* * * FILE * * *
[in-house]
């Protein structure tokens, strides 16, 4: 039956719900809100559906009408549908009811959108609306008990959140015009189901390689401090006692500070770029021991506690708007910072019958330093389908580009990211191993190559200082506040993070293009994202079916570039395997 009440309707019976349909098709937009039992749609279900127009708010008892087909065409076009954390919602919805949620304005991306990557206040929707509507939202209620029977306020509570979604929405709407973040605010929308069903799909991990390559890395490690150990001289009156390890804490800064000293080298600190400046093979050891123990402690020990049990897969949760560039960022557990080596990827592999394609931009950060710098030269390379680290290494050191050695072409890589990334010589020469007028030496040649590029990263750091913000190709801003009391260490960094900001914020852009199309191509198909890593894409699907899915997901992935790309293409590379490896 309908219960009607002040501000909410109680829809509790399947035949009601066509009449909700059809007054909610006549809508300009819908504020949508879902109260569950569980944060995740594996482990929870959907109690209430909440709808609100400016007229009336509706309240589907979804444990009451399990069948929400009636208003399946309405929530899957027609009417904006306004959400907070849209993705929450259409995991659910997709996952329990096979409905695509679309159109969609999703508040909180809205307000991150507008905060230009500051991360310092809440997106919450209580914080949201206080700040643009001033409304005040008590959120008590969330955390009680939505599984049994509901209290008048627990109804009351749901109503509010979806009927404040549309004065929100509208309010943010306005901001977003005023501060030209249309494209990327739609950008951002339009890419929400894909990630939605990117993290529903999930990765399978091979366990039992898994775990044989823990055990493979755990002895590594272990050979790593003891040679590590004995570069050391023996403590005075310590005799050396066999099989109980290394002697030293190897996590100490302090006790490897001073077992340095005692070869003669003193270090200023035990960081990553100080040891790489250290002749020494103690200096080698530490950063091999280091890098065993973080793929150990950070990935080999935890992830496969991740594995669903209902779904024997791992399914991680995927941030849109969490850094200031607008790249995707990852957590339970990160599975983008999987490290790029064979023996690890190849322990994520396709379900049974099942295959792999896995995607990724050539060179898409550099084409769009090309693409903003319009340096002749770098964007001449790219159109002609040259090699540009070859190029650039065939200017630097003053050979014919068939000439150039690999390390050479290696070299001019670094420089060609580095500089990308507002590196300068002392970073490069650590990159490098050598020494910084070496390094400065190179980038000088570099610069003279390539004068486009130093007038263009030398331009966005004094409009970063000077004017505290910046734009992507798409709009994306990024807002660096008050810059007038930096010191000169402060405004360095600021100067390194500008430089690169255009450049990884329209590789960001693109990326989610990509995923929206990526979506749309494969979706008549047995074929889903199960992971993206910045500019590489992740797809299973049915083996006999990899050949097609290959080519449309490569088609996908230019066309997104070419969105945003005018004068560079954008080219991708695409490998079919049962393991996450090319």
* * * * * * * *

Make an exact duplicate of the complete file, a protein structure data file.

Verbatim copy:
[in-house]
């Protein structure tokens, strides 16, 4: 039956719900809100559906009408549908009811959108609306008990959140015009189901390689401090006692500070770029021991506690708007910072019958330093389908580009990211191993190559200082506040993070293009994202079916570039395997 009440309707019976349909098709937009039992749609279900127009708010008892087909065409076009954390919602919805949620304005991306990557206040929707509507939202209620029977306020509570979604929405709407973040605010929308069903799909991990390559890395490690150990001289009156390890804490800064000293080298600190400046093979050891123990402690020990049990897969949760560039960022557990080596990827592999394609931009950060710098030269390379680290290494050191050695072409890589990334010589020469007028030496040649590029990263750091913000190709801003009391260490960094900001914020852009199309191509198909890593894409699907899915997901992935790309293409590379490896 309908219960009607002040501000909410109680829809509790399947035949009601066509009449909700059809007054909610006549809508300009819908504020949508879902109260569950569980944060995740594996482990929870959907109690209430909440709808609100400016007229009336509706309240589907979804444990009451399990069948929400009636208003399946309405929530899957027609009417904006306004959400907070849209993705929450259409995991659910997709996952329990096979409905695509679309159109969609999703508040909180809205307000991150507008905060230009500051991360310092809440997106919450209580914080949201206080700040643009001033409304005040008590959120008590969330955390009680939505599984049994509901209290008048627990109804009351749901109503509010979806009927404040549309004065929100509208309010943010306005901001977003005023501060030209249309494209990327739609950008951002339009890419929400894909990630939605990117993290529903999930990765399978091979366990039992898994775990044989823990055990493979755990002895590594272990050979790593003891040679590590004995570069050391023996403590005075310590005799050396066999099989109980290394002697030293190897996590100490302090006790490897001073077992340095005692070869003669003193270090200023035990960081990553100080040891790489250290002749020494103690200096080698530490950063091999280091890098065993973080793929150990950070990935080999935890992830496969991740594995669903209902779904024997791992399914991680995927941030849109969490850094200031607008790249995707990852957590339970990160599975983008999987490290790029064979023996690890190849322990994520396709379900049974099942295959792999896995995607990724050539060179898409550099084409769009090309693409903003319009340096002749770098964007001449790219159109002609040259090699540009070859190029650039065939200017630097003053050979014919068939000439150039690999390390050479290696070299001019670094420089060609580095500089990308507002590196300068002392970073490069650590990159490098050598020494910084070496390094400065190179980038000088570099610069003279390539004068486009130093007038263009030398331009966005004094409009970063000077004017505290910046734009992507798409709009994306990024807002660096008050810059007038930096010191000169402060405004360095600021100067390194500008430089690169255009450049990884329209590789960001693109990326989610990509995923929206990526979506749309494969979706008549047995074929889903199960992971993206910045500019590489992740797809299973049915083996006999990899050949097609290959080519449309490569088609996908230019066309997104070419969105945003005018004068560079954008080219991708695409490998079919049962393991996450090319």